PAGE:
Antitrust Policy. The technology companies that are referred to by investors as FAANG (Facebook, Amazon, Apple, Netflix and Google), have grown to such a size they now have a market cap of some $3 trillion and account for 11 percent of the value of the S&P 500.

But it’s not just their size that is gargantuan, so too is their impact on other industries. Take Google and Facebook, for instance. These two companies have decimated the advertising revenue of newspapers and magazines, to the point that their continued survival is in doubt, while Netflix is doing the same thing to the motion picture studios and theaters. The point here is not to lionize the Hollywood studios or newspaper publishers per se. As I am about to make clear, neither are friends of the GOP. What’s important, however, is that the motion picture and newspaper industries remain viable.

In 2012, the FTC wrapped up a years-long investigation of the competitive practices of Google. Despite a (leaked) staff report that recommended legal action against Google for tactics that harmed internet users, the agency let Google off with a slap of the wrist in August of that year.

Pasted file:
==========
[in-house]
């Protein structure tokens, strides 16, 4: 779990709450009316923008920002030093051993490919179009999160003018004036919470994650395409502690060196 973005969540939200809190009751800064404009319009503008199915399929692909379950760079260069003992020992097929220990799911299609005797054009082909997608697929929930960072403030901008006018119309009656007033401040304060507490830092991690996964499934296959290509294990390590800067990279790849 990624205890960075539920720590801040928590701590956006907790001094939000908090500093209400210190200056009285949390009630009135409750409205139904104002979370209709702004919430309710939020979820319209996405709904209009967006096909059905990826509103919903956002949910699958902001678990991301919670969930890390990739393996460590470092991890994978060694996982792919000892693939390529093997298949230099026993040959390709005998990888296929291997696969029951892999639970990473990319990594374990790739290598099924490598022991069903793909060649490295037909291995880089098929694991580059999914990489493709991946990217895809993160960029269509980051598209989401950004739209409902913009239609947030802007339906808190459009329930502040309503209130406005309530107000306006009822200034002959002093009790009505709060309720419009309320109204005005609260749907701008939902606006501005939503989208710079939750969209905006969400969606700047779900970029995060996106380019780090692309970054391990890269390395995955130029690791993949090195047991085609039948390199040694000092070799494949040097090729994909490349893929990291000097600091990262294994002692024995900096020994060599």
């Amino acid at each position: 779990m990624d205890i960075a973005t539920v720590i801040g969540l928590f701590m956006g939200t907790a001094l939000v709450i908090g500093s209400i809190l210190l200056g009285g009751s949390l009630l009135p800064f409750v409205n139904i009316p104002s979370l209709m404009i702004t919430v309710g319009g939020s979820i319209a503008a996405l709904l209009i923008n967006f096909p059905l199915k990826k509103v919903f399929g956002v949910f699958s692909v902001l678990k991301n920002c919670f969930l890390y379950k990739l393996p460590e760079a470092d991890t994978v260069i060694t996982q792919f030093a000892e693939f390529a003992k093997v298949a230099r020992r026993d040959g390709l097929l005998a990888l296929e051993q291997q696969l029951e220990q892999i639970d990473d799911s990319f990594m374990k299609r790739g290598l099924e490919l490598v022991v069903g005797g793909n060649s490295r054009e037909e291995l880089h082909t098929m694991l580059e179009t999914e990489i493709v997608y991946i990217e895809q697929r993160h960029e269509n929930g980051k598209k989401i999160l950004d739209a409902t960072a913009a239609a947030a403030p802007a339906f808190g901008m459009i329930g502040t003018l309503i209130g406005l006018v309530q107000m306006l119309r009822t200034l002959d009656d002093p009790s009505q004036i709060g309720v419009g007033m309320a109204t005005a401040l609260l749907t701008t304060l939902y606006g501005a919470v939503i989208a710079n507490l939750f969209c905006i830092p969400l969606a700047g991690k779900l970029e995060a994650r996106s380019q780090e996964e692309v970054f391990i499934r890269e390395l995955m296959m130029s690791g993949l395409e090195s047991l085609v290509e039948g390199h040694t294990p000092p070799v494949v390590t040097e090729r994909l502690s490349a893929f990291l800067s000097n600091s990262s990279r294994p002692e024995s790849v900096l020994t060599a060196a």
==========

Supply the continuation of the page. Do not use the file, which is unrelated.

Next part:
Though it was little remarked at the time, in March 2012, just five months before that FTC decision, it was announced that Google CEO Eric Schmidt was under consideration for a cabinet position within the Obama Administration. Google and its employees had contributed millions of dollars to Obama’s reelection campaign and to other Democrats. Of course, there’s no chance at all (wink, wink) that then-FTC Chairman Jon Leibowitz, another Obama appointee, was aware of Google’s political heft within the administration as he overruled his staff’s recommendation.